implanting dopants into the surface of the wafer.
31. The method of claim 30, further including forming a semiconductor device in said denuded zone.
32. A method of forming a denuded zone in an oxygen containing semiconductor wafer having a surface, a body, and a melting temperature, comprising:
forming a radiation beam of a wavelength that is capable of being absorbed by the wafer;
scanning the radiation beam across the wafer surface to briefly raise the temperature of each scanned point on the wafer surface to be at or near the wafer melting temperature to cause oxygen near the surface to diffuse through the wafer surface wherein the radiation beam is formed from at least one laser that includes a laser diode with the radiation beam forming an image on the wafer surface;
collecting radiation from the radiation beam that is reflected from the wafer surface where said image is formed; and
returning said collected radiation back to the image.
33. A method of forming a denuded zone in an oxygen-containing semiconductor wafer having a body and an unpatterned or substantially unpatterned surface, comprising:
forming a radiation beam from at least one laser that includes a laser diode to form an image on the wafer surface;
scanning a radiation beam over the surface to raise the temperature of each point on the wafer surface to a maximum temperature of at least 1,200° C. for no more than 10 milliseconds to cause oxygen to diffuse out from the wafer surface to form immediately adjacent the wafer surface a shallow oxygen-depleted region having an oxygen concentration insufficient to form oxygen-related precipitates;
collecting radiation from the radiation beam that is reflected from the wafer surface where said image is formed; and
returning said collected radiation back to the image.
Description
BACKGROUND OF THE INVENTION

1. Field of the Invention

The present invention relates generally to wafer processing, and in particular to methods of processing an oxygen-containing wafer using rapid laser annealing (RLA) to form a denuded zone at the wafer surface.

2. Description of the Prior Art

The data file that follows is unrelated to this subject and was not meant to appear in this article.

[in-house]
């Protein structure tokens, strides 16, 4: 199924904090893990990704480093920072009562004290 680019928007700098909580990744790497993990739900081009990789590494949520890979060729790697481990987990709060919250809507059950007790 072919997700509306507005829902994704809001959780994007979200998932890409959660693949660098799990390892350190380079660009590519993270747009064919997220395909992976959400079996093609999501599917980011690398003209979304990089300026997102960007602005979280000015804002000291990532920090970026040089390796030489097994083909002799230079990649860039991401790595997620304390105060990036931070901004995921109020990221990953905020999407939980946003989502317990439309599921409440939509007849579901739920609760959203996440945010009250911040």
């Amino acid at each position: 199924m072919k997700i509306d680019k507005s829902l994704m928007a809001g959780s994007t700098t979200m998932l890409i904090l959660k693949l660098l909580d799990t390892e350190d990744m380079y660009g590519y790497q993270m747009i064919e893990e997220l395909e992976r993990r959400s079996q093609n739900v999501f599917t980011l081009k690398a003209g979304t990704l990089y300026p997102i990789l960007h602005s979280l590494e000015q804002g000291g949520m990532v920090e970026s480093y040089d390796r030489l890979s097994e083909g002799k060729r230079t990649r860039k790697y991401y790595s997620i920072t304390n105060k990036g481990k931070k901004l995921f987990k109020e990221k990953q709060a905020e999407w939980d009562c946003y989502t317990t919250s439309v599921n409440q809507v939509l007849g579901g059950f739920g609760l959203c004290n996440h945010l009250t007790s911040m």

Single crystal silicon wafers for semiconductor manufacture are usually cut from large single crystals grown from liquid silicon using a process called the “Czochralski” process. In this process, molten silicon is contained in a vessel made from silicon oxide (SiO2) so that the resulting silicon crystal contains about 1018 atoms of oxygen per cubic centimeter. Depending on the thermal history of the silicon wafer, the oxygen atoms occupy substitutional sites in the crystal lattice.

During crystal growth, vacancies and interstitials are both present in the ingot. Which of these defects dominate depends on the ratio of crystal growth (v) to the axial thermal gradient at the interface (G). A high v/G ratio results in a vacancy-dominant crystal, while a low v/G ratio results in an interstitial-dominant crystal. Once the crystal cools down, the point defects agglomerate into larger defects. The interstitials form 1 to 2 mm dislocation loops (known as “A type” dislocations). The vacancies form 50-200 nm voids known as COPs D-defects (or just “COP defects” for short), where COP stands for “crystal-oriented particle”.

The most economical way to grow a silicon crystal is as fast as possible. However, fast crystal grown results in a vacancy-dominant structure that leads to COP defects in the crystal. The COP defects present on the surface of the wafer can be problematic. In particular, a COP defect can adversely affect the gate dielectric quality, even to the point in extreme cases where the gate is totally shorted. One of the benefits of high-temperature annealing is that it reduces the amount of COP defects at the same time it generates oxygen precipitates that act as gettering centers for process impurities that otherwise will interfere with the device operation.

The electrical circuitry eventually formed in and on the wafer during the semiconductor manufacturing process occupies only a very thin section of the wafer body immediately adjacent the wafer surface. Accordingly, one approach to avoiding the hazards presented by the aforementioned oxygen-related surface defects is to grow an epitaxial layer of pure silicon on the wafer surface. This can be done using, for example, chemical vapor deposition (CVD). The epitaxial layer is usually lightly doped as compared to the underlying single-crystal wafer. The underlying single crystal wafer serves as a template that orients the atoms so that the epitaxial layer is atomically aligned to the underlying single crystal. The vapor-phase grown epitaxial layer is relatively free of oxygen atoms so that the above-described problems with oxygen-related surface defects is avoided. Unfortunately, growing an epitaxial layer on a silicon wafer is an expensive proposition, adding about a 20-50% premium to the cost of an ordinary silicon wafer.